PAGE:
WoodWeek 27 June 2018
Meanwhile, thanks to concerted efforts of sawn lumber producers in Finland, their sawn softwood exports to China have shot up 88 per cent year-on-year. Overall, China’s 2017 sawn softwood imports surged 41% to 25 million cubic metres. Russia and Canada are the two biggest exporters of softwood sawn lumber to China, with Finland having now displaced Sweden for third place.
Once again our FIEA Forest Safety & Technology Conference series is coming up in early August. Discounted rates for early-bird registrations are still available this week – but best get in fast so your team doesn't miss out. Our industry-leading speakers are all practical industry leaders and safety champions. This conference series sold out in 2017. It runs on 8 August in Rotorua at the Distinction Hotel. The following week – 15 August – it runs at the Bayview Eden Hotel in Melbourne. We also invite delegates to our icebreaker evening, courtesy of our sponsors, the night before each of the one-day conferences. See details at www.forestsafety.events.
Unfortunately we have sad news from Napier this week. It is with great sorrow and sadness that the staff and management at Pan Pac Forest Products have had to farewell their friend and former colleague, Brian Pritchard. He was tragically killed by a vehicle accident while walking his dog on Thursday 14 June.
Almost every week we hear news of another commercial wood building in Australasia. Of course, earlier this month Lendlease signalled that tall timber office towers will be prominent in their development portfolio. It is safe to say that perceptions have well and truly been changed about wood among architects, engineers, specifiers and, of course, building occupants. The advantages of wood in commercial building are really starting to stack up. So, we’re pleased to announce that our Changing Perceptions conference on wood buildings is open for registrations at discounted rates for a limited time. Register at www.connexevents.com/cpetc2018/.
This week we have for you:
NZ structural log prices hit 25-year highLocal mills compete with export market - New Zealand structural log prices rose to the highest level for 25 years as local mills compete with the export market to secure supply for the domestic construction market amid strong demand from China.
The average price for structural S1 logs increased to $135 a tonne this month, from $134 a tonne last month, and marking the highest level since 1993, according to AgriHQ's monthly survey of exporters, forest owners and saw millers. The average price for New Zealand A-grade export logs hit a four-year high of US$145/JAS from US$144/JAS last month, and US$132/JAS a year ago.
In New Zealand, sawmills are competing with the export market to source logs for local construction, at a time when demand in China has stepped up after Asia's largest economy clamped down on the harvesting of its own forests and reduced tariffs on imported logs to meet demand in its local market.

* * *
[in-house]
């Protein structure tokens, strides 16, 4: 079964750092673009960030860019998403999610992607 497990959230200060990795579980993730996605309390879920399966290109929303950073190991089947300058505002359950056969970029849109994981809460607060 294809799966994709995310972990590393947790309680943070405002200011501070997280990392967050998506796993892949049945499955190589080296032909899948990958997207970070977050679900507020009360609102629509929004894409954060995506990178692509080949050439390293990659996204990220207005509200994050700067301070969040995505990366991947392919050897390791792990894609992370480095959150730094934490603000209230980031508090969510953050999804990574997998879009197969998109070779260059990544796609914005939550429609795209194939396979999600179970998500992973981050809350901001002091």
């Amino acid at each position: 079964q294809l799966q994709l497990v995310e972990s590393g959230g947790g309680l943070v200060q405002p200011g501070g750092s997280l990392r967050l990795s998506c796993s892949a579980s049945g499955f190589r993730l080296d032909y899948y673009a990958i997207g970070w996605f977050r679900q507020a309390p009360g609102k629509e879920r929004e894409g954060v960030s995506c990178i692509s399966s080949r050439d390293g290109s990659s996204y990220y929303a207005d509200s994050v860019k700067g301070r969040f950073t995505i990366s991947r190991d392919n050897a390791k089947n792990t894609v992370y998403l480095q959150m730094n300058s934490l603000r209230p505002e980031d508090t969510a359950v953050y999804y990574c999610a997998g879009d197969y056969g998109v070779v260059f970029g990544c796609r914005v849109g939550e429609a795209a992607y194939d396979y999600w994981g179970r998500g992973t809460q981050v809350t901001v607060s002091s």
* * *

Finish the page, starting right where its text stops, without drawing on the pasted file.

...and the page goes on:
"Export markets have remained an enticing avenue for log traders and there’s little to suggest this will change in the coming months," AgriHQ analyst Reece Brick said in his report. "China’s appetite for NZ logs means it’s still the price-setter for sales into other countries."
Nearly all AgriHQ survey respondents reported steady or marginally firmer pricing across structural S1 logs in the latest market survey, Brick noted.
The winter weather had slowed harvesting in some areas but had come at an opportune time as some North Island mills were experiencing softer-than-expected local demand for structural timber due to caution across the New Zealand housing sector, he said.
"Whether or not harvesting remains disrupted in the coming weeks is unlikely to make much difference to the medium-term direction of the domestic sales," Brick said. "The pull of the export market is still pushing forest owners to try and negotiate contracts at or near the export market level. This is a situation that is very unlikely to change in the next few months."
The volume of logs being taken from Chinese ports had slowed as a result of shorter working hours due to hot summer temperatures, however isn't uncommon at this time of year and coincides with slower harvesting in New Zealand, which should keep the market in balance in coming months, Brick said.
Forest products are New Zealand's third-largest commodity export group behind dairy and meat products. Trade data for May is due out Wednesday this week.
Law change could boost NZ forestryAn overseas investment law overhaul could boost forestry businesses and add about $4 billion to annual export earnings, says Forestry Minister Shane Jones.
The Overseas Investment Amendment Bill, which a select committee reported back on yesterday, would ease the way for foreign businesses to invest and expand, almost doubling annual returns, he predicted.
"We already plant about 60 million trees a year and we've got to get to 100 million a year so potentially international capital, in partnership with landowners, could boost about a $6.4b foreign exchange earner to $10b per annum over time," he said.
"Forestry is a long-term play but as the sector expands with partnership capital, the foreign exchange earnings will grow. This won't happen overnight but an increase in Japanese forestry investment would be so welcome in places like Kaitaia and the Tai Rawhiti," he said.
Although the law aims to restrict foreigners' access to New Zealand housing, Jones said it freed up rules for global forestry businesses arriving or doing business here.